Cauliflower rice experiment part one

So as I’ve been mentioning I want to do some experiments with making sushi rice. I have already made two batches, one in the microwave and one on the stovetop. The stovetop method had a subtle nutty flavor, while the microwave just screamed cauliflower. I’m not sure if that’s because I forgot to drain the water from that batch or just the difference in the cooking method.

Today I decided to make two batches, one in the oven and one on the stovetop. I think a dry heat is best for flavor.

Here I am starting to grate the florets and squeeze out the excess moisture. Once I find the best method I’ll go over this in more detail, but basically to start off any cauliflower rice recipe you chop or rip the cauliflower into florets and grate the tops with a cheese grater. It is a bit crumbly and messy but I do think that this gives a great rice like texture. I used one medium sized cauliflower which gives about four portions of rice.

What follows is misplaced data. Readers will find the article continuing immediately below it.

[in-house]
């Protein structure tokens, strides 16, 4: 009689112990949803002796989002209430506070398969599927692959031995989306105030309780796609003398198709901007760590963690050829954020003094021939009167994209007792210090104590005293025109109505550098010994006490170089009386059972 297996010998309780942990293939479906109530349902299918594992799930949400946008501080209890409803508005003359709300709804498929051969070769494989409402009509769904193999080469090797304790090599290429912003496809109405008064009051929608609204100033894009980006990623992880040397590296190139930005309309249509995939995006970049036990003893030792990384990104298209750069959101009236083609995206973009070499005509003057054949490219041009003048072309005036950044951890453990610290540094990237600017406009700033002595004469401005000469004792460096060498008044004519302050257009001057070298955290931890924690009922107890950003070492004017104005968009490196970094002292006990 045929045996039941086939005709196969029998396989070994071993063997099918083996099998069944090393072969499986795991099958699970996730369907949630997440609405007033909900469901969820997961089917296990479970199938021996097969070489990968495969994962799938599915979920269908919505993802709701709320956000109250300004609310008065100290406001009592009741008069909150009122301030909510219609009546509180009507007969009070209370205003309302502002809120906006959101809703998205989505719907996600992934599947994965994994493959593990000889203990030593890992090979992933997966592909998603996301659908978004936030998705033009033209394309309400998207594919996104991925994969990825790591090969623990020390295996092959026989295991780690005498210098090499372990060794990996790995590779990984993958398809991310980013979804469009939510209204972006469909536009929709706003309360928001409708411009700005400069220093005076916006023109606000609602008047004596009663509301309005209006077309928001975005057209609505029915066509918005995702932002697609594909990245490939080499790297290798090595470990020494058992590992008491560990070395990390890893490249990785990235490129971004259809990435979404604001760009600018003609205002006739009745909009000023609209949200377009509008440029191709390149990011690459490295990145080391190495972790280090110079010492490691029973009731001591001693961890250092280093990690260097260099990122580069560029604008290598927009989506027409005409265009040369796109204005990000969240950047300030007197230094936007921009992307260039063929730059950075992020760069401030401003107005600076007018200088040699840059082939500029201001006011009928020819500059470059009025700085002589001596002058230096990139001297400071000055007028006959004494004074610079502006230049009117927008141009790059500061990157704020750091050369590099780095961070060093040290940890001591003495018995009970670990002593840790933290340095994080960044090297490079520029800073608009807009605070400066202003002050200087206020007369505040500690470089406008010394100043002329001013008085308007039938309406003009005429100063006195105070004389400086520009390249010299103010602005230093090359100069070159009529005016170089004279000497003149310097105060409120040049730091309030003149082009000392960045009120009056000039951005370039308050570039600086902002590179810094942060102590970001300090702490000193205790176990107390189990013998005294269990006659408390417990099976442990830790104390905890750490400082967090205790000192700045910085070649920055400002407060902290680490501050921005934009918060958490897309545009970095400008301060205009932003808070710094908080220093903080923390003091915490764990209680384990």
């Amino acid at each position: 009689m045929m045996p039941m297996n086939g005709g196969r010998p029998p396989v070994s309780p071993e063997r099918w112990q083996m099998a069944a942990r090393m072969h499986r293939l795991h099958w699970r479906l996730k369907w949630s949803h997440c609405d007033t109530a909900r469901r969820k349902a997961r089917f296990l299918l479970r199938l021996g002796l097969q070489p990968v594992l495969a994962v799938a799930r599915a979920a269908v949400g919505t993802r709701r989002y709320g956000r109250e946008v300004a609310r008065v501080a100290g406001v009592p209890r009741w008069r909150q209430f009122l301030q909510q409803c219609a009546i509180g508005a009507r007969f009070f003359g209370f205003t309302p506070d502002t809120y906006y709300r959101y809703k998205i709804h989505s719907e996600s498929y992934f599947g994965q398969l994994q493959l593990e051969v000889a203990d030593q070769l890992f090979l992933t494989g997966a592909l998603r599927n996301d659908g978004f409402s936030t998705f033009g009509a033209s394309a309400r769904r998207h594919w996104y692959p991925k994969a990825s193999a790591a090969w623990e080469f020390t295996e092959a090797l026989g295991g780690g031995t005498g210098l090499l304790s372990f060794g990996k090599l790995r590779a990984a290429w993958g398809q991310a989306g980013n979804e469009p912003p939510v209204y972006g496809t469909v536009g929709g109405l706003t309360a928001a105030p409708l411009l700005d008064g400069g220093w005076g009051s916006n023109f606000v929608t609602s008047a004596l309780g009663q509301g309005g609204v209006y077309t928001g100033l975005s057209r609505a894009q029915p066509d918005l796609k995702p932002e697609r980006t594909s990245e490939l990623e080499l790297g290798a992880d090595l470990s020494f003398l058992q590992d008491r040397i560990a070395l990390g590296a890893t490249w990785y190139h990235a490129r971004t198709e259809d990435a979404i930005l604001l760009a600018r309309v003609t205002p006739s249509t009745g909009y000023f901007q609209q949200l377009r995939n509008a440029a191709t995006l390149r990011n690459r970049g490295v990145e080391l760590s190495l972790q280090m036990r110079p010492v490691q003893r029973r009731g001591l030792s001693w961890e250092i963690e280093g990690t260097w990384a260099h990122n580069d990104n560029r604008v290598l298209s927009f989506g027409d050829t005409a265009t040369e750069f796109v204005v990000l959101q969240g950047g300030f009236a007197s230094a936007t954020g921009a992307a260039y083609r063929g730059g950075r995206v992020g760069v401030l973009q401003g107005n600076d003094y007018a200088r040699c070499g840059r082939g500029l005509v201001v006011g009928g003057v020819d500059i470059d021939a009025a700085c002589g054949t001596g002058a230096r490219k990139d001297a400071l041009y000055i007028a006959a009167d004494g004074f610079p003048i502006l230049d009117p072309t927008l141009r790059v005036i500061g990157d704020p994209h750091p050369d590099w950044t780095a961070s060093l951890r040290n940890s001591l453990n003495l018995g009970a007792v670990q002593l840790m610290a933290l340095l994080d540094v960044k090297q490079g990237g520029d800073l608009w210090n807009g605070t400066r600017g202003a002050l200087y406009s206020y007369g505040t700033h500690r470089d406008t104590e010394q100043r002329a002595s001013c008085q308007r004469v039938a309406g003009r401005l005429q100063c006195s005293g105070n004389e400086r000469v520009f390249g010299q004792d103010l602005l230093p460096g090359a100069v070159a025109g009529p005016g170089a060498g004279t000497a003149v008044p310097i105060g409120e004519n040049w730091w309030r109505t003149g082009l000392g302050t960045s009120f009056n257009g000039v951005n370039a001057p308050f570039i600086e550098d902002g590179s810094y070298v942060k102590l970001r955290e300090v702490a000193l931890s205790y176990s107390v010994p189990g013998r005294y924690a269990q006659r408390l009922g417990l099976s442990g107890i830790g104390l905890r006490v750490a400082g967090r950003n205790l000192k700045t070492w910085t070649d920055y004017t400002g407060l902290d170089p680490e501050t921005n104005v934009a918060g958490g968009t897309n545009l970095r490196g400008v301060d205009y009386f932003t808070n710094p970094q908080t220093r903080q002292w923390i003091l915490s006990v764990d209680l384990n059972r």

Here I am with batch number 1, the frying pan experiment. I added one tablespoon of coconut oil to the fan and started to stir fry it over medium high heat. Very quickly I realized that the cauliflower was quickly browning and turned down the heat.

Batch number two, the oven edition. For this I started by adding one tablespoon of coconut oil to the rice. In order to get it to coat I put it in the microwave for thirty seconds in order to melt.

Next I tried to put this in an even layer on a baking sheet and set this in the oven at 425 degrees fahrenheit.


The stovetop once again had a good flavor with a subtle nuttiness. I think that next time for aesthetic purposes I would try using a nonstick pan and very low heat. I might be able to achieve similar flavor while maintaining a more rice like color.

As is I think that this rice would be great for brown rice or something like a jambalaya. It is also a fairly quick method.